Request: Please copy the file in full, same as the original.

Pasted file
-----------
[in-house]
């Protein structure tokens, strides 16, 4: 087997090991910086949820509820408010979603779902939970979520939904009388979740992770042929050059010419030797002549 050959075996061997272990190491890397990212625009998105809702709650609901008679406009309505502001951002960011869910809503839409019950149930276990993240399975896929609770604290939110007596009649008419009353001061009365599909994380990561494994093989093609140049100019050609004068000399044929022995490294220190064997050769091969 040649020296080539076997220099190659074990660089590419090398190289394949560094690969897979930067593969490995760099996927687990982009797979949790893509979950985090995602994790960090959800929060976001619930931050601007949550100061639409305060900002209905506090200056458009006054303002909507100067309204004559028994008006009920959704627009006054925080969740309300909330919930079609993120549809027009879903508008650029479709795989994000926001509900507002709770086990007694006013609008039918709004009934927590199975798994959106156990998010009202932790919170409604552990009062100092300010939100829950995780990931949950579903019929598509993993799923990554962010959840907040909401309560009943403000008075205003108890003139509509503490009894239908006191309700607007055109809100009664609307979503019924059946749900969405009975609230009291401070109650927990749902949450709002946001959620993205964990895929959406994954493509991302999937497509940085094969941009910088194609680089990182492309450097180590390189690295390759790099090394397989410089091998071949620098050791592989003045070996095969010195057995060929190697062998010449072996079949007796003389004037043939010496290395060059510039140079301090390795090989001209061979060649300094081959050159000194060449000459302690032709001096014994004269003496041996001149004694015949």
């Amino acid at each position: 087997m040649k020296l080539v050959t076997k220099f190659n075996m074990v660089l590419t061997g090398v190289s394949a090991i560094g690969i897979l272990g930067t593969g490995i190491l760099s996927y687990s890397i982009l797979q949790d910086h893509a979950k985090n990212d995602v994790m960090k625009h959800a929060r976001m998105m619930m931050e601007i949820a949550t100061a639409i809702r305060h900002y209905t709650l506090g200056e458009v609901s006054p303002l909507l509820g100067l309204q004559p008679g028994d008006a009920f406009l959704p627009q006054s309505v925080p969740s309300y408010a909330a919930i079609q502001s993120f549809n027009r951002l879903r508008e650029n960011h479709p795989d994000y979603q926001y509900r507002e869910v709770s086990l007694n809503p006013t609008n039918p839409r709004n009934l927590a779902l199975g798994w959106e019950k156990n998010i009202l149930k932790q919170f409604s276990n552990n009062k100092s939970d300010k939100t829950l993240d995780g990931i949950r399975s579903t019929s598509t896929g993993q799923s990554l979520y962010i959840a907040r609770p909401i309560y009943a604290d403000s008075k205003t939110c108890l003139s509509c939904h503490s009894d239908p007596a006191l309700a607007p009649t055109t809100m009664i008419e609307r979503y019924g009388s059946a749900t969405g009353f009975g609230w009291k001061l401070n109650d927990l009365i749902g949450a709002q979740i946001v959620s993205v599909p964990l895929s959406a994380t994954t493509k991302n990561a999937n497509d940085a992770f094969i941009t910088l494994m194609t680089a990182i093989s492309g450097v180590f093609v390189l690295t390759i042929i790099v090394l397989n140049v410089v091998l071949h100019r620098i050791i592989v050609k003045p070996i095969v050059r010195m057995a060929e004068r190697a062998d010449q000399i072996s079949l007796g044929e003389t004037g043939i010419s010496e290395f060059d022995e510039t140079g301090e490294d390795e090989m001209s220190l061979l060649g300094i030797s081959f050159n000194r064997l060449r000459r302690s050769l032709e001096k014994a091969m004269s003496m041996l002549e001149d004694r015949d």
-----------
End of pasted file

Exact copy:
[in-house]
């Protein structure tokens, strides 16, 4: 087997090991910086949820509820408010979603779902939970979520939904009388979740992770042929050059010419030797002549 050959075996061997272990190491890397990212625009998105809702709650609901008679406009309505502001951002960011869910809503839409019950149930276990993240399975896929609770604290939110007596009649008419009353001061009365599909994380990561494994093989093609140049100019050609004068000399044929022995490294220190064997050769091969 040649020296080539076997220099190659074990660089590419090398190289394949560094690969897979930067593969490995760099996927687990982009797979949790893509979950985090995602994790960090959800929060976001619930931050601007949550100061639409305060900002209905506090200056458009006054303002909507100067309204004559028994008006009920959704627009006054925080969740309300909330919930079609993120549809027009879903508008650029479709795989994000926001509900507002709770086990007694006013609008039918709004009934927590199975798994959106156990998010009202932790919170409604552990009062100092300010939100829950995780990931949950579903019929598509993993799923990554962010959840907040909401309560009943403000008075205003108890003139509509503490009894239908006191309700607007055109809100009664609307979503019924059946749900969405009975609230009291401070109650927990749902949450709002946001959620993205964990895929959406994954493509991302999937497509940085094969941009910088194609680089990182492309450097180590390189690295390759790099090394397989410089091998071949620098050791592989003045070996095969010195057995060929190697062998010449072996079949007796003389004037043939010496290395060059510039140079301090390795090989001209061979060649300094081959050159000194060449000459302690032709001096014994004269003496041996001149004694015949």
């Amino acid at each position: 087997m040649k020296l080539v050959t076997k220099f190659n075996m074990v660089l590419t061997g090398v190289s394949a090991i560094g690969i897979l272990g930067t593969g490995i190491l760099s996927y687990s890397i982009l797979q949790d910086h893509a979950k985090n990212d995602v994790m960090k625009h959800a929060r976001m998105m619930m931050e601007i949820a949550t100061a639409i809702r305060h900002y209905t709650l506090g200056e458009v609901s006054p303002l909507l509820g100067l309204q004559p008679g028994d008006a009920f406009l959704p627009q006054s309505v925080p969740s309300y408010a909330a919930i079609q502001s993120f549809n027009r951002l879903r508008e650029n960011h479709p795989d994000y979603q926001y509900r507002e869910v709770s086990l007694n809503p006013t609008n039918p839409r709004n009934l927590a779902l199975g798994w959106e019950k156990n998010i009202l149930k932790q919170f409604s276990n552990n009062k100092s939970d300010k939100t829950l993240d995780g990931i949950r399975s579903t019929s598509t896929g993993q799923s990554l979520y962010i959840a907040r609770p909401i309560y009943a604290d403000s008075k205003t939110c108890l003139s509509c939904h503490s009894d239908p007596a006191l309700a607007p009649t055109t809100m009664i008419e609307r979503y019924g009388s059946a749900t969405g009353f009975g609230w009291k001061l401070n109650d927990l009365i749902g949450a709002q979740i946001v959620s993205v599909p964990l895929s959406a994380t994954t493509k991302n990561a999937n497509d940085a992770f094969i941009t910088l494994m194609t680089a990182i093989s492309g450097v180590f093609v390189l690295t390759i042929i790099v090394l397989n140049v410089v091998l071949h100019r620098i050791i592989v050609k003045p070996i095969v050059r010195m057995a060929e004068r190697a062998d010449q000399i072996s079949l007796g044929e003389t004037g043939i010419s010496e290395f060059d022995e510039t140079g301090e490294d390795e090989m001209s220190l061979l060649g300094i030797s081959f050159n000194r064997l060449r000459r302690s050769l032709e001096k014994a091969m004269s003496m041996l002549e001149d004694r015949d």